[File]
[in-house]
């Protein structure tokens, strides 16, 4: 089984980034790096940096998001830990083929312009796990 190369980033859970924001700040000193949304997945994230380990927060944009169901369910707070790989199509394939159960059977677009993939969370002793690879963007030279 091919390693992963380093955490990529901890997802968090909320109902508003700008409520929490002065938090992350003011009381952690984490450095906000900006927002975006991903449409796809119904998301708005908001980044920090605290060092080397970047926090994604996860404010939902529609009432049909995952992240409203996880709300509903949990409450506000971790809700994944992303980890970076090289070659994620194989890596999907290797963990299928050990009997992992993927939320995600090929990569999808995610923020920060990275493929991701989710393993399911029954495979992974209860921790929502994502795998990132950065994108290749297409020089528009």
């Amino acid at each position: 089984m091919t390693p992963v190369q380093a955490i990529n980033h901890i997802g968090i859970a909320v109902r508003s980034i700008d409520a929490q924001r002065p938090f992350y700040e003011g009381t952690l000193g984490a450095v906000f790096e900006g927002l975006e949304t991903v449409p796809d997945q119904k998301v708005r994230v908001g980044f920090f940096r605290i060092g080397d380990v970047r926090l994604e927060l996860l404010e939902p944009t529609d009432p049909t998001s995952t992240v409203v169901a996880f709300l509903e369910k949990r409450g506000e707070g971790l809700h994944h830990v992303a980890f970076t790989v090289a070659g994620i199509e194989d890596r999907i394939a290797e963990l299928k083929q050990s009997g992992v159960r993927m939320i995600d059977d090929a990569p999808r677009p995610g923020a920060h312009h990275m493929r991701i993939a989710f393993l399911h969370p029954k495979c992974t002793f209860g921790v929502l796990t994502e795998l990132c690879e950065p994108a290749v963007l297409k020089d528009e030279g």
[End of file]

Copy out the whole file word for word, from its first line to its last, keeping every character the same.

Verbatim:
[in-house]
């Protein structure tokens, strides 16, 4: 089984980034790096940096998001830990083929312009796990 190369980033859970924001700040000193949304997945994230380990927060944009169901369910707070790989199509394939159960059977677009993939969370002793690879963007030279 091919390693992963380093955490990529901890997802968090909320109902508003700008409520929490002065938090992350003011009381952690984490450095906000900006927002975006991903449409796809119904998301708005908001980044920090605290060092080397970047926090994604996860404010939902529609009432049909995952992240409203996880709300509903949990409450506000971790809700994944992303980890970076090289070659994620194989890596999907290797963990299928050990009997992992993927939320995600090929990569999808995610923020920060990275493929991701989710393993399911029954495979992974209860921790929502994502795998990132950065994108290749297409020089528009």
């Amino acid at each position: 089984m091919t390693p992963v190369q380093a955490i990529n980033h901890i997802g968090i859970a909320v109902r508003s980034i700008d409520a929490q924001r002065p938090f992350y700040e003011g009381t952690l000193g984490a450095v906000f790096e900006g927002l975006e949304t991903v449409p796809d997945q119904k998301v708005r994230v908001g980044f920090f940096r605290i060092g080397d380990v970047r926090l994604e927060l996860l404010e939902p944009t529609d009432p049909t998001s995952t992240v409203v169901a996880f709300l509903e369910k949990r409450g506000e707070g971790l809700h994944h830990v992303a980890f970076t790989v090289a070659g994620i199509e194989d890596r999907i394939a290797e963990l299928k083929q050990s009997g992992v159960r993927m939320i995600d059977d090929a990569p999808r677009p995610g923020a920060h312009h990275m493929r991701i993939a989710f393993l399911h969370p029954k495979c992974t002793f209860g921790v929502l796990t994502e795998l990132c690879e950065p994108a290749v963007l297409k020089d528009e030279g």